Architect John Tittmann took one look around Concord and went straight for Greek Revival when he was asked to design a house on a two-plus acre site. “The client wanted a house that is appropriate to the neighborhood,” explains Tittmann of the site context; “although Greek Revival is not the only style in town, it is the flavor that we selected to emphasize.” A 1960s midcentury modern split level existed on the site, but as Tittmann notes, “it was at the end of its lifespan.”
The nearby Trinitarian Congregational Church, the houses at Concord Academy, and the town’s prevailing residential architecture prompted the decision, but there was another reason why the team at ART Architects and the homeowners hit on that style. The family expressed a desire to embrace nature and the outdoors, and generous windows are a hallmark of Greek Revival. But Tittmann and project architect Lyle Bradley of ART Architects went many steps further, creating two inner wings viewing a garden courtyard. “The house looks out on a naturalistic vista,” says Bradley, “and the living space takes advantage of the view.”
Making that happen took insight to present an outlook. John Tittmann has a deep affection for Greek Revival. He warms to the columns, entablature, pilasters, pediments, and attendant details that were expressed in ancient temples and reinterpreted in 19th-century homes. In fact, it’s probably safe to say that ART Architects has an affinity for any style where craftsmanship is key.
The architects drew up a plan that presents a quintessentially Greek Revival series of strong Doric columns supporting the front porch and an extra-wide frieze board on the street-facing view. That’s the publicly visible part of the house, conveniently accessible from the parking court.
On the inside, the entry hall axis leads straight to a door with access to the garden courtyard. But before reaching that courtyard, an interior cross axis offers options. Take the south wing of the cross axis, and you are in the kitchen, dining room, living room, and screened porch section of the house with generous windows looking outward at the same serene garden courtyard that commanded your entry view.
Take the north wing, and you arrive at the primary bedroom suite alongside the same garden courtyard. Take the stairs just footsteps from the front door, and second floor bedrooms are reached by a front-facing, light-filled hallway overlooking the outside. Everywhere you turn, windows deliver the outdoors into the dialogue.
Completed in 2019, the house’s creative details distinguish it from any other Greek Revival in the neighborhood. For example, uniquely curvaceous exterior brackets accent the second-floor windows looking out on the street. And on the overhang overlooking the garden courtyard, brackets are carved into the shape of whimsical bird beaks.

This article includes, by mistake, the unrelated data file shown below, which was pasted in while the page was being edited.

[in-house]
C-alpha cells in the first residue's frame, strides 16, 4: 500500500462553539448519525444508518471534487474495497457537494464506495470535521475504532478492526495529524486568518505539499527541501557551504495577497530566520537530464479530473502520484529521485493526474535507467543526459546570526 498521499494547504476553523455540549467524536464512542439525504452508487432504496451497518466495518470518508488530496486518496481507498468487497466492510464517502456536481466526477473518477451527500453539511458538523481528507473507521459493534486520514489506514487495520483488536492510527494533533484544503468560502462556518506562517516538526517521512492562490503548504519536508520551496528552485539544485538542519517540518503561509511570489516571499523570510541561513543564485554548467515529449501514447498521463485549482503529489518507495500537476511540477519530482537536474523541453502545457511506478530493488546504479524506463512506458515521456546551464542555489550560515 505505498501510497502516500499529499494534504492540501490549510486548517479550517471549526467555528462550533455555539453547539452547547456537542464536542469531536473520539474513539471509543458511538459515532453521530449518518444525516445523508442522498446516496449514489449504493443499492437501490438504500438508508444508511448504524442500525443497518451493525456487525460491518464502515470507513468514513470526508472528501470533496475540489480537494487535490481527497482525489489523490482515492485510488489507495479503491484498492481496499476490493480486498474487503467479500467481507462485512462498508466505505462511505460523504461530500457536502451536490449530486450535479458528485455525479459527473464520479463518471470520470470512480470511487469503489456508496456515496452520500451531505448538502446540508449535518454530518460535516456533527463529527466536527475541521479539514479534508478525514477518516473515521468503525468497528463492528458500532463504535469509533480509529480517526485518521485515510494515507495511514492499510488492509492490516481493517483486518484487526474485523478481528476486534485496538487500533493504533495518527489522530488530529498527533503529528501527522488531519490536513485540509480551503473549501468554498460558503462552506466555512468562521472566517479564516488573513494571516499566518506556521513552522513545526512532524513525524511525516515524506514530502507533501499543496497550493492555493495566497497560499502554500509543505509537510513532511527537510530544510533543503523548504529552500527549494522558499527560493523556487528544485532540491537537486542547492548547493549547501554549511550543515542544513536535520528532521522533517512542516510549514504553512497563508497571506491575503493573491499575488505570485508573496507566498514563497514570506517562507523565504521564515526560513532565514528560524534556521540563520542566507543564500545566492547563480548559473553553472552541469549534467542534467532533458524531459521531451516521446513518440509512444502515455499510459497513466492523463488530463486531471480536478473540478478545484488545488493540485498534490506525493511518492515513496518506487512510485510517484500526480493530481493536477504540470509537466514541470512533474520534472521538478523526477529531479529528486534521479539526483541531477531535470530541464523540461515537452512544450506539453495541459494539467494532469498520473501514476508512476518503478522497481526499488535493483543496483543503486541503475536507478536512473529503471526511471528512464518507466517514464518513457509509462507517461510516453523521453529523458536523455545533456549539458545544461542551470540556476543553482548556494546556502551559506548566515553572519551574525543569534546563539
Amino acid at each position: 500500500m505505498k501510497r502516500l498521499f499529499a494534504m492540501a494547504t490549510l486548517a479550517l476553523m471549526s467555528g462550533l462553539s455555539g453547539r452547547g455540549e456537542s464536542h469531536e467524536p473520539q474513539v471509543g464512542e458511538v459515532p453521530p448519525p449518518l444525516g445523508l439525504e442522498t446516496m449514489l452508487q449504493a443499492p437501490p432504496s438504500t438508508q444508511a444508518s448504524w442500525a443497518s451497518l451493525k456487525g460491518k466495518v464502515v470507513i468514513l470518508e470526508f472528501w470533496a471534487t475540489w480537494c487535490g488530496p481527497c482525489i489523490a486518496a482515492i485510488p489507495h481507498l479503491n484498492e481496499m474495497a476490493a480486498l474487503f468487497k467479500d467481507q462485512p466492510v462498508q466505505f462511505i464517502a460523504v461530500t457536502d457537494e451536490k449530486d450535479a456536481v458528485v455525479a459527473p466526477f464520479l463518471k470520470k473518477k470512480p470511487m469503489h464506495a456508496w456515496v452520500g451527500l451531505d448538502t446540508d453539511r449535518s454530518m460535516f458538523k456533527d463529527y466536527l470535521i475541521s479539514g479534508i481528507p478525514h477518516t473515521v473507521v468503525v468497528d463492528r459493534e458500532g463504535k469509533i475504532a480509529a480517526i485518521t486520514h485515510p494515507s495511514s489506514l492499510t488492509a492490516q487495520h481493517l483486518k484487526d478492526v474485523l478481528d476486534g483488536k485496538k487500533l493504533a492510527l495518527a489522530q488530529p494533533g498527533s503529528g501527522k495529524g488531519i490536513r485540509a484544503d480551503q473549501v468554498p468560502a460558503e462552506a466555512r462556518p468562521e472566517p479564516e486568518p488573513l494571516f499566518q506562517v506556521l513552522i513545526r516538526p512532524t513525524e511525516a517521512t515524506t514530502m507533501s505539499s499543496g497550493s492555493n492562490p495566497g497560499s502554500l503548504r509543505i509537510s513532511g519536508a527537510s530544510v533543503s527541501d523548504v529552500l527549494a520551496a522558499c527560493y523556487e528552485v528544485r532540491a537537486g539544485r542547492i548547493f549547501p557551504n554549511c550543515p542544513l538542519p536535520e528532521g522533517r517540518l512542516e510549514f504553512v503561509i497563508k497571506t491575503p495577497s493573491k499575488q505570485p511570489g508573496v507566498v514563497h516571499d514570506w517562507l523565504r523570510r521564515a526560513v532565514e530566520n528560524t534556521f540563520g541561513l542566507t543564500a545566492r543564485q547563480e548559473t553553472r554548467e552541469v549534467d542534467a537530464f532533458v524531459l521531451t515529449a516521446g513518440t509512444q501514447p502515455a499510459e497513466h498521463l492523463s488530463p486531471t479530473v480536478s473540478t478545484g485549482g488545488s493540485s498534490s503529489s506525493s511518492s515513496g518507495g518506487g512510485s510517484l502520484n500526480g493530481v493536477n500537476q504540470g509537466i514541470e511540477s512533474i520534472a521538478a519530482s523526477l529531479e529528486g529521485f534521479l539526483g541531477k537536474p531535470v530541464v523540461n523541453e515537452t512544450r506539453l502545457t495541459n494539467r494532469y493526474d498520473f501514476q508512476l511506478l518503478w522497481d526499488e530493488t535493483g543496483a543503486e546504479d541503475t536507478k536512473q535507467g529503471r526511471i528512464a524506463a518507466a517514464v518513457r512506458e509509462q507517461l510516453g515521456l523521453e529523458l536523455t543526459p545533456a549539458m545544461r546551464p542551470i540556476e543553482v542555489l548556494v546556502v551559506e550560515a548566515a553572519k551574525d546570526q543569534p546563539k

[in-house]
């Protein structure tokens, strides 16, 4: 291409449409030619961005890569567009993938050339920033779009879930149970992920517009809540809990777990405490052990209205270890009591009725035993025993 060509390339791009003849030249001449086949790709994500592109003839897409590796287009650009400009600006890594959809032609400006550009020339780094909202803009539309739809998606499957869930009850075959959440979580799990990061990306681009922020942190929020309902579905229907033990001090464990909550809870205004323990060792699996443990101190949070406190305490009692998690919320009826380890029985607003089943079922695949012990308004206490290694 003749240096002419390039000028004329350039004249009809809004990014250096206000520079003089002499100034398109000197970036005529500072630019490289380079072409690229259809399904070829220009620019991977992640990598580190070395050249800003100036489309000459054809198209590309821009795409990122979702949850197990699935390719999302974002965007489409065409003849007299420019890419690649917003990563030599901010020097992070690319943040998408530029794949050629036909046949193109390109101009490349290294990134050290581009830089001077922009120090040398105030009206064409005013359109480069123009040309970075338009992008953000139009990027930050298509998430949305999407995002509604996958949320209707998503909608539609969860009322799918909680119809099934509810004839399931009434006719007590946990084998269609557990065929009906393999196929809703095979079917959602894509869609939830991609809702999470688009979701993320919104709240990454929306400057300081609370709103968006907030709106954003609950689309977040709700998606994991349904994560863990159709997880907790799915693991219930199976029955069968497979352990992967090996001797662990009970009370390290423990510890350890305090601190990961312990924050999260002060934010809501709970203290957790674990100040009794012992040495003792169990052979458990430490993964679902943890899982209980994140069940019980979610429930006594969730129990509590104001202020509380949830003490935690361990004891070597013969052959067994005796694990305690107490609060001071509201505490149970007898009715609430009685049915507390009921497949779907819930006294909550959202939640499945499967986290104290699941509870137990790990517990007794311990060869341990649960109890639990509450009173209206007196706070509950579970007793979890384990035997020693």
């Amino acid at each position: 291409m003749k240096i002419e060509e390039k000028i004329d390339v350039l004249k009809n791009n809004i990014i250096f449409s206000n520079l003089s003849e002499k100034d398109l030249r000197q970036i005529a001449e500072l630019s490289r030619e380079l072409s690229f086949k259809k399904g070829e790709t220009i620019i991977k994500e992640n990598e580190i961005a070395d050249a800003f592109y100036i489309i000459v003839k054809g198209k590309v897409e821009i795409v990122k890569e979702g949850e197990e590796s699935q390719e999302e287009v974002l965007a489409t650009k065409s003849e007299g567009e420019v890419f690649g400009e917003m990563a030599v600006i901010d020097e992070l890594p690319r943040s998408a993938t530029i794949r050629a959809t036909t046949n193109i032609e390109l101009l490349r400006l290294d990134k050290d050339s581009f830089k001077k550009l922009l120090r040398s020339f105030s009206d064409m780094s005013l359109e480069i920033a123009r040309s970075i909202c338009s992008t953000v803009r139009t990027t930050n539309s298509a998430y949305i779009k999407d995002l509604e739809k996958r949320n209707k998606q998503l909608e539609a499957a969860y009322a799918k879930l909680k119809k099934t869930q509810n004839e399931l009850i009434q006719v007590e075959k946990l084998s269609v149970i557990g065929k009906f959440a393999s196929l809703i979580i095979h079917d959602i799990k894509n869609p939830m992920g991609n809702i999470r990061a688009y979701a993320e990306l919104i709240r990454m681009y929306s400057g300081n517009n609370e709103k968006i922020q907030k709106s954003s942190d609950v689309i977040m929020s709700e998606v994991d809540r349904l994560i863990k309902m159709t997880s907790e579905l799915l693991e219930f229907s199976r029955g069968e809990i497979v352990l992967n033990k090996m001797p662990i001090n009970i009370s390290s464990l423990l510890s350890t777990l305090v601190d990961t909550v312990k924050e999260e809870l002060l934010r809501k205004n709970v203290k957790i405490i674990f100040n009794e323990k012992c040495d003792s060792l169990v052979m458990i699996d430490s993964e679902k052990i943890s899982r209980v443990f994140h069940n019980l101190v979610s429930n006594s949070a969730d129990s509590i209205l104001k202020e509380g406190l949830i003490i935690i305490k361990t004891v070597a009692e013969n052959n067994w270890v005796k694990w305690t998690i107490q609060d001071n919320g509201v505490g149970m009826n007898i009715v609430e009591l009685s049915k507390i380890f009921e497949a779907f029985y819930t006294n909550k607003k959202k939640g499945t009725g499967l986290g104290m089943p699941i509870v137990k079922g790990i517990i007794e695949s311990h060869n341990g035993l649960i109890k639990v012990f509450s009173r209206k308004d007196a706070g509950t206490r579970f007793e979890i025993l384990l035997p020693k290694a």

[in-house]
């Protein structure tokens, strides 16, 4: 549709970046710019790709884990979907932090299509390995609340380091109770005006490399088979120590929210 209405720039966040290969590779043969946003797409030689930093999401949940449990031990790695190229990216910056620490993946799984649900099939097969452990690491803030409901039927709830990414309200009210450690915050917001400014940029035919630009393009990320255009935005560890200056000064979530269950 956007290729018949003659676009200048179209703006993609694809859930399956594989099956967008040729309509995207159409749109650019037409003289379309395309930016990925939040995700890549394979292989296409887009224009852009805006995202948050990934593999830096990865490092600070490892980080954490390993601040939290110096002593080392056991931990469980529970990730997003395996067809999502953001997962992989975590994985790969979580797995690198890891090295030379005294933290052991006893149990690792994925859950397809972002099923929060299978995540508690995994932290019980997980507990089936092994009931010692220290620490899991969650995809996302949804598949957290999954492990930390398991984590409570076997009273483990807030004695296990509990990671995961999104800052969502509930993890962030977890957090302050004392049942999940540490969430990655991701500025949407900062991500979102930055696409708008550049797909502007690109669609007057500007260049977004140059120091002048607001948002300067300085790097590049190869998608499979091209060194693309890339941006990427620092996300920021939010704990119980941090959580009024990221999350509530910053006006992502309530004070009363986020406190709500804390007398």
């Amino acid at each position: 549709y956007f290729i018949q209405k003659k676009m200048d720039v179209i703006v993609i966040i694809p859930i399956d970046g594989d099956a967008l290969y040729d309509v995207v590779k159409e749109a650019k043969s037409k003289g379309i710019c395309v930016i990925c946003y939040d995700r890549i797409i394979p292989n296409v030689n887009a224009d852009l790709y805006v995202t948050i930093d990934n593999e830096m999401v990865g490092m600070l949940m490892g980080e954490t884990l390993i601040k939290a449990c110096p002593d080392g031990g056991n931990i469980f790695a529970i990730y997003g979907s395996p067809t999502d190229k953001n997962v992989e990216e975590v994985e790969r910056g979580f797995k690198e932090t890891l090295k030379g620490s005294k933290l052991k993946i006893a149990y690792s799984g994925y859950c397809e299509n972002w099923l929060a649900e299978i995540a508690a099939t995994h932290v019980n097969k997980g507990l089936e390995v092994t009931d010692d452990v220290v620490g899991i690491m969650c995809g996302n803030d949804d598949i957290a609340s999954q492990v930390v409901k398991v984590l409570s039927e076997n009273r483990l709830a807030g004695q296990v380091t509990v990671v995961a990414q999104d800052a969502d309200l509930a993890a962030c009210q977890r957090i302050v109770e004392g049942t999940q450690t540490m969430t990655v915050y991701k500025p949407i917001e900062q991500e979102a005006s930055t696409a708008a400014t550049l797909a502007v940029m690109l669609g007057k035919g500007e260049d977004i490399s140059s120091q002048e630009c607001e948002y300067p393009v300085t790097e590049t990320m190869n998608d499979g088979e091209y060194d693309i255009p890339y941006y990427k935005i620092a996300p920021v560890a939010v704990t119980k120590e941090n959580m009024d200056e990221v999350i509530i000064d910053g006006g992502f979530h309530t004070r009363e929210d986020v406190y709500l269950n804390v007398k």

Energy efficiency and comfort are key. With the prevalence of windows, the architects took care to furnish shade during long summer days while letting the light shine in during winter when the sun is lower in the sky. Clearly, a whole lot of thought went into the project.
Custom craftsmanship is also omnipresent indoors. From the uniquely carved spindles on the stairway to the ceiling treatment in the living room with its tent-like crisscrossed latticework, every space features whimsy with a traditional accent. Interior pilasters enhance doorways and walls while custom cabinetry conceals the television.
This home is all about solutions—with natural elegance. Befitting the ambiance, the interior features Morris and Co. wallpaper and fabric as well as custom-crafted furniture with the interior design help of Cynthia Kozdeba of ART Architects. The U-shaped house “checked off all our boxes,” the homeowner says. “Every room has a view.”
Because the outlook was part of the vision, the project also expanded beyond its walls, benefiting the community with its landscape. Michelle Crowley of Crowley Cottrell Landscape Architects saw the opportunity to create something more environmentally sensitive compared to the closely mown lawn previously on the site. The garden courtyard is dominated by a massive Japanese maple moved from elsewhere on the property. Outlying plantings feature a low, naturalistic flowering meadow with mown trails for access.
The advantages are many, including sustainability and minimal water usage while the view, admiring an historic stonewall and further conservation land, is framed and preserved. Robert Hanss serves as landscape contractor maintaining the integrity of the planting. In many ways, it took a village to create the Concord Greek Revival home, but the result is a house that pays homage to its community in all ways.